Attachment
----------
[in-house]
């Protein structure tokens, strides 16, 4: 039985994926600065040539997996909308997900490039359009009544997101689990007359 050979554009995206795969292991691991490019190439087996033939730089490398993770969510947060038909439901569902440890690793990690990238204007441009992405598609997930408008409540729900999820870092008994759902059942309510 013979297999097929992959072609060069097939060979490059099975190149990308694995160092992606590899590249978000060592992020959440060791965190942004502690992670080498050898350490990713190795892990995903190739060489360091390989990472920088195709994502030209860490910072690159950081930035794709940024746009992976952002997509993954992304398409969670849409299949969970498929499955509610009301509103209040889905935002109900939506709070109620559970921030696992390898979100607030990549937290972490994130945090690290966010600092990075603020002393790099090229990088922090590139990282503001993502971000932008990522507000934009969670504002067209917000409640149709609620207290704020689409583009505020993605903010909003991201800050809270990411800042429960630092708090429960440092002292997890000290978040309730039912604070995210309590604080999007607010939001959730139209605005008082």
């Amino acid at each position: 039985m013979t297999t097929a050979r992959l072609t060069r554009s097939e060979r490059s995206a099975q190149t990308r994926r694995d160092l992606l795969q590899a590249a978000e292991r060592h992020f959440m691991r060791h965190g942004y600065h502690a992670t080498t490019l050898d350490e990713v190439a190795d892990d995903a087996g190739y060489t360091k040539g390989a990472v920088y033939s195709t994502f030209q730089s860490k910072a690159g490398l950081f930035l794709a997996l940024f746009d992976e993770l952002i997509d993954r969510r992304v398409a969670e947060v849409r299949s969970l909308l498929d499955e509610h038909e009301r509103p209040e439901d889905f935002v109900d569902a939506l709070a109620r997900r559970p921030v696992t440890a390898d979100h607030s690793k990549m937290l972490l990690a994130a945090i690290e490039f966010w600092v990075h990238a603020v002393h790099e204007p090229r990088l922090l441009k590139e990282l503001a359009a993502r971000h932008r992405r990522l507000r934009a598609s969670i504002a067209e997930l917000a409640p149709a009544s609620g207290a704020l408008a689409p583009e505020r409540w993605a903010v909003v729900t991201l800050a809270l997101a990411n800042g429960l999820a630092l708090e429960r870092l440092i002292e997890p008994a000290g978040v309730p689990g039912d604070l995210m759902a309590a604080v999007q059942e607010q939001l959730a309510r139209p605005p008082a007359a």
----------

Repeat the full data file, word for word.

[in-house]
């Protein structure tokens, strides 16, 4: 039985994926600065040539997996909308997900490039359009009544997101689990007359 050979554009995206795969292991691991490019190439087996033939730089490398993770969510947060038909439901569902440890690793990690990238204007441009992405598609997930408008409540729900999820870092008994759902059942309510 013979297999097929992959072609060069097939060979490059099975190149990308694995160092992606590899590249978000060592992020959440060791965190942004502690992670080498050898350490990713190795892990995903190739060489360091390989990472920088195709994502030209860490910072690159950081930035794709940024746009992976952002997509993954992304398409969670849409299949969970498929499955509610009301509103209040889905935002109900939506709070109620559970921030696992390898979100607030990549937290972490994130945090690290966010600092990075603020002393790099090229990088922090590139990282503001993502971000932008990522507000934009969670504002067209917000409640149709609620207290704020689409583009505020993605903010909003991201800050809270990411800042429960630092708090429960440092002292997890000290978040309730039912604070995210309590604080999007607010939001959730139209605005008082």
């Amino acid at each position: 039985m013979t297999t097929a050979r992959l072609t060069r554009s097939e060979r490059s995206a099975q190149t990308r994926r694995d160092l992606l795969q590899a590249a978000e292991r060592h992020f959440m691991r060791h965190g942004y600065h502690a992670t080498t490019l050898d350490e990713v190439a190795d892990d995903a087996g190739y060489t360091k040539g390989a990472v920088y033939s195709t994502f030209q730089s860490k910072a690159g490398l950081f930035l794709a997996l940024f746009d992976e993770l952002i997509d993954r969510r992304v398409a969670e947060v849409r299949s969970l909308l498929d499955e509610h038909e009301r509103p209040e439901d889905f935002v109900d569902a939506l709070a109620r997900r559970p921030v696992t440890a390898d979100h607030s690793k990549m937290l972490l990690a994130a945090i690290e490039f966010w600092v990075h990238a603020v002393h790099e204007p090229r990088l922090l441009k590139e990282l503001a359009a993502r971000h932008r992405r990522l507000r934009a598609s969670i504002a067209e997930l917000a409640p149709a009544s609620g207290a704020l408008a689409p583009e505020r409540w993605a903010v909003v729900t991201l800050a809270l997101a990411n800042g429960l999820a630092l708090e429960r870092l440092i002292e997890p008994a000290g978040v309730p689990g039912d604070l995210m759902a309590a604080v999007q059942e607010q939001l959730a309510r139209p605005p008082a007359a």